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In May and June of 2005, the University of Tennessee at Chattanooga (UTC) Archaeological Field School carried out secondary testing excavations at the Doak Site (40GN257), located on the campus of Tusculum College in Greeneville, Tennessee. The purpose of this project was to follow up on previous research completed in 2003 and 2004, as outlined in site reports, papers, and a journal publication (Honerkamp 2003, 2004, 2005). This literature describes a phased survey and testing program at the site of the extant plantation home of Samuel Witherspoon Doak. Built about 1830, his substantial two-story brick manor, adhering to a modified Georgian style, dominated the local landscape in the early 19th century. Other structures associated with the main house included the Academy (a small frame building where classes were taught as early as 1835; Doughty 1975:174-175), a large barn, and a springhouse. Doak was a successful planter, land speculator, minister, father of 13 children, and educator who established an early college in Greene County that eventually merged with Greeneville College in 1868 to become Tusculum College (Fuhrmann 1986:43-54; 60-63). The plantation house was owned by his descendents until the mid 1970s, when it was donated to the College. For the last several years it has served as the focal point for the Tusculum College Department of Museum Program and Studies, and currently hosts several thousand school students every year as part of its educational mission. With this success came plans for expansion of the Museum’s parking lot, upgrading underground utilities, and other land-altering activities, thus necessitating the survey and testing program by UTC in 2003 and 2004. As in previous years, the 2005 Field School was supported by a grant by Tusculum College to cover field and laboratory expenses, student housing, and a small student stipend. Equipment for the project was donated by the UTC Jeffrey L. Brown Institute of Archaeology. Seven students participated in the 2005 excavations under the direction of the author. Of the three and one-half weeks devoted to fieldwork, approximately two days were rained out; artifact cleaning occurred during this time.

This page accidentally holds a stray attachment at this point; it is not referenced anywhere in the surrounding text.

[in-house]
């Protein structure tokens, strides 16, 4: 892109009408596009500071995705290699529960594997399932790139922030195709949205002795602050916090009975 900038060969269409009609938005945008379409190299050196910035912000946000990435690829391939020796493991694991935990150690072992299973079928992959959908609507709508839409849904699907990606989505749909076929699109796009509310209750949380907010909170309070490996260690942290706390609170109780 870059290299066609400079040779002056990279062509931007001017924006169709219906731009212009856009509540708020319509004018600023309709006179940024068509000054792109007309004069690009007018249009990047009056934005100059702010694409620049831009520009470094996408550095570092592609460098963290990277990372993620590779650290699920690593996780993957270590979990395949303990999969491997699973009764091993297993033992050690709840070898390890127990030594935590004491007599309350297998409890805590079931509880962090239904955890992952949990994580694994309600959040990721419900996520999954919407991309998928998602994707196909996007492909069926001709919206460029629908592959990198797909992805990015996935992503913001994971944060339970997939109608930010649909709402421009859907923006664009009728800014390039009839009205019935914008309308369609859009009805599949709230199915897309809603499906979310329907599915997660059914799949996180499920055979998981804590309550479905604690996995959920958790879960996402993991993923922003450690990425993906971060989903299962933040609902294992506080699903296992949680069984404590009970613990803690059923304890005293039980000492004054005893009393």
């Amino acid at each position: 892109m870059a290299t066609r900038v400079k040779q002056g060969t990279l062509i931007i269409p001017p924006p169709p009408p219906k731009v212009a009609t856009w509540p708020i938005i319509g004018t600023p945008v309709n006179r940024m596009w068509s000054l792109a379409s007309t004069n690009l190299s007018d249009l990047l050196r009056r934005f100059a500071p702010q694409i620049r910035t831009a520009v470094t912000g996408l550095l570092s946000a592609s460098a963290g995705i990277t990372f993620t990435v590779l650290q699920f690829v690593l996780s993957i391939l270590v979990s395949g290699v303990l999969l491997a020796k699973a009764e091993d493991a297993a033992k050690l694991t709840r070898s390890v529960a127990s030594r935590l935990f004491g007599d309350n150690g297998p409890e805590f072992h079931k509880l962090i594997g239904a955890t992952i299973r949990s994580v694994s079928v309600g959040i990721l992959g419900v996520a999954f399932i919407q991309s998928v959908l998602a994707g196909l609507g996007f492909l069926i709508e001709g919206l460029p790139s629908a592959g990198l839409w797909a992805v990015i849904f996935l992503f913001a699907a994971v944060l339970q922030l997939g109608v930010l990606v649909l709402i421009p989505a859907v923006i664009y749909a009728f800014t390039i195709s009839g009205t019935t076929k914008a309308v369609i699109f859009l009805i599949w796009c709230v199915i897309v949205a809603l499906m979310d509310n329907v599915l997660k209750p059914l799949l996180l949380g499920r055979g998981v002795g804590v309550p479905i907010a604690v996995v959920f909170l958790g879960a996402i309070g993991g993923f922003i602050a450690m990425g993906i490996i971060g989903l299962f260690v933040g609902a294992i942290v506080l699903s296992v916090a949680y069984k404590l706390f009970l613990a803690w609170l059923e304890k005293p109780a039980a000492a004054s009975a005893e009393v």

Dept. of Social, Cultural, and Justice Studies


College of Arts and Sciences


University of Tennessee at Chattanooga

Place of Publication

Chattanooga (Tenn.)




Archaeology -- Tennessee -- Greene County; Antiquities; Archaeology; Greene County (Tenn.) -- Antiquities


Greeneville (Tenn.); Greene County (Tenn.)

Document Type



17 leaves



Call Number

F443.G75 H66 2005


Archaeological testing at the Doak site (40GN257): the 2005 season